Last week, I went to the US Embassy in Amsterdam to add more pages to my passport: the accumulation of visa stamps has overwhelmed the original pages, and Dutch customs authorities were threatening to turn me away if they couldn’t find a place to stamp. I stood in the cold rain and step-stopped through security: An intercom, a gate, a search by a guard, a line inside a sturdy cage, another gate admitting only one, an antechamber with an interview, confiscation of my electronics, another gate. A similar process, only slightly faster, to leave.
In an era when Europe is removing barriers, the US seems to be obsessed with adding them. As I travel, I’ve seen increased suspicion of everyone at the American borders. Checked bags are routinely opened, carry-on’s disassembled, clothes removed. Coming through DIA last week, I was sensed inside a sealed air chamber, shoes on, entering, then off, exiting, on top of the usual procedures. There seems no end to it: TSA is now proposing new rules requiring more information and 72 hours to process it before flying into the country (The Register).
I do speak out, but know that there is increased scrutiny of phone calls, emails, blog postings, and travel records. Financial databases are being connected and mined; phone records are saved and searched (EFF). I can’t wire money easily, invest in stocks here at all, because of new money laundering regulations. My corporate security already follows me though a GPS chip in my phone; public Internet sites reveal my entire history of addresses and associations (Intelius): the government certainly can do more with the information and tools that it already has.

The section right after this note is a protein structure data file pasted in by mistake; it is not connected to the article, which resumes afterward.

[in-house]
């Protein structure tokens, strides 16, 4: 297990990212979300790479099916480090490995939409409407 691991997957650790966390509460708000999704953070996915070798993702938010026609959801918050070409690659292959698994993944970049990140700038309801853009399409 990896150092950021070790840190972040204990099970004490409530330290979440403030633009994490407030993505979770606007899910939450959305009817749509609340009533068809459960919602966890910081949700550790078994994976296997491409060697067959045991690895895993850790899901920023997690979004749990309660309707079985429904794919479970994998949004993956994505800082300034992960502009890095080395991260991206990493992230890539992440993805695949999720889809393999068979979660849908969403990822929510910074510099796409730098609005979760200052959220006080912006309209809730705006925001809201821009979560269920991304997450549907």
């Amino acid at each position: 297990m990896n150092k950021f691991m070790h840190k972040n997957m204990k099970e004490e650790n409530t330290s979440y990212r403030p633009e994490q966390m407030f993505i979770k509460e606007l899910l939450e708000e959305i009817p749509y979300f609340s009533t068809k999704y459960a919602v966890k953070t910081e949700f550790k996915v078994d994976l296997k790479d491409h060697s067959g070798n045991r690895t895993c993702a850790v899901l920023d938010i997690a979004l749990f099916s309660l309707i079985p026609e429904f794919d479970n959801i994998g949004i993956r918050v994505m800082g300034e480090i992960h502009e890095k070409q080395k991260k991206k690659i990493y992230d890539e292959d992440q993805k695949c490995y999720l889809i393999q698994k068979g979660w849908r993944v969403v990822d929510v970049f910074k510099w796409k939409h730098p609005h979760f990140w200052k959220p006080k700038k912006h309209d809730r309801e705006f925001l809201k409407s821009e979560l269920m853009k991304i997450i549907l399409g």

Participatory democracy requires civil liberty and personal privacy. That is inconsistent with being searched, monitored, and investigated. The US government justifies its expanded surveillance, suspicion, and data mining by the threat made manifest on 9/11. But the European community, faced with far more active threats, still remains committed to open borders, open flows of information, and community-based surveillance with greater oversight. There is an inclusive spread of democracy and rule of law through economic and political incentive rather than military intervention.
I do worry about this issue, and write my representatives about the erosion of civil liberties and privacy. I am concerned by news of federal Attorneys General who refuse to renounce the use of torture, of a witless executive who defends renditions, and of attacks on the press as unpatriotic simply for telling the disagreeable truth.
Civil liberties that are surrendered to the government cannot be regained. It is vital to speak out against this erosion: I support the EFF and others in this stand.